Especially, ban scripts for treatments available over the counter...also, if patient must have their particular brand that costs umpteen times more than the generic, then let them pay the difference!

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  • Hazel Drury

    My answer to those automatically demanding antibiotics for commensal fauna is that if you swabbed my arse it would grow bacteria but I wouldn't treat it with antibiotics! (Albeit some might argue I should).

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  • On the topic of point 5, could we please also ask them to stop taking pointless CSUs in asymptomatic patients because the dipstick was 'positive for everything'. Of course it will be! I'd be astonished if it wasn't!

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  • yes but you missed..relocate nhse to pluto to takē the place of nice..and doh and *unt to the centre of a black hole.

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  • How about less emphasis on counting beans? You know, that 90% of the CCG who spend their time collecting "evidence" in the form of poorly thought out, but nevertheless lengthy, spreadsheets (to be completed by GPs and others) in order that they can produce a slightly prettier flowchart...

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  • You forgot the single most important cost and that is the drugs themselves, Nationalise the drug companies and instead of paying exorbitant prices actually put profits into the health service.

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  • You forget the counter over which the pharmacists sell their medicines. Without the pharmacists filtering out the dross..... it'll come our way!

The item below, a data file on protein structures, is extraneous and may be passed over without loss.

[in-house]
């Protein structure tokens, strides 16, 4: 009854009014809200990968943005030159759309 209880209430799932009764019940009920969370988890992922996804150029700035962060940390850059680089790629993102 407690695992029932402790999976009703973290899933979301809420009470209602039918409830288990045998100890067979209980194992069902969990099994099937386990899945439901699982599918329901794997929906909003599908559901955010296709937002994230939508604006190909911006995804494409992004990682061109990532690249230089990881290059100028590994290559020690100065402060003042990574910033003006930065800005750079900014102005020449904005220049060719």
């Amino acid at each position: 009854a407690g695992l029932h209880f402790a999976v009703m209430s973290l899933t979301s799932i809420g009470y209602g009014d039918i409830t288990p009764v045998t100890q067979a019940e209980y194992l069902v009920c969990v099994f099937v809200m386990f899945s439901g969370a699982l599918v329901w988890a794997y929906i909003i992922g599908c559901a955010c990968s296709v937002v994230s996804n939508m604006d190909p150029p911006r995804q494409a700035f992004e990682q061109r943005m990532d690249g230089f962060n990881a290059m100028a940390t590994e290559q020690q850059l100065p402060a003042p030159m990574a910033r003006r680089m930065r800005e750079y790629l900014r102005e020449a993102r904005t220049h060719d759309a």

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  • 3, 7 and 8 sound OK to me.........as one of the sacked pharmacists

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  • Perhaps obtain advice from a pharmacist which medication would be best to treat Copperfield's jaundiced outlook!

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  • I think the pharmacist comment refers to NHS pharmacists, not commercial ones.

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  • Sack Copperfield!

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  • sack copperfield...and appoint him PM

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  • Scrap the antiquated Consultant contract system - Make all Medical staff NHS employees - While Copperfield fiddles the NHS burns -
    You can control a Public Service but not a Privatised one- So Support Elected Public Servants

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  • Love it. #3 so overdue. A prescription needed for Diprobase? WTF? Why not stop flu's as well, save a quick billion, since Cochrane says they don't work.

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  • Point number one is simplistic and frankly offensive.

    I'm not a GP wannabe. I'm a skilled professional who provides advice- mainly to GPs on the safe and effective prescribing of medicines, utilising evidence based medicine. This allows you GPs to get on with your own work while I do your research for you. I also advise you on all those patients with overdoses, tell you that no, you shouldn't stop that medication for your pregnant patient's life threatening condition and no, you don't have to send your patient for an abortion just because they've had a couple of doses of co-codamol.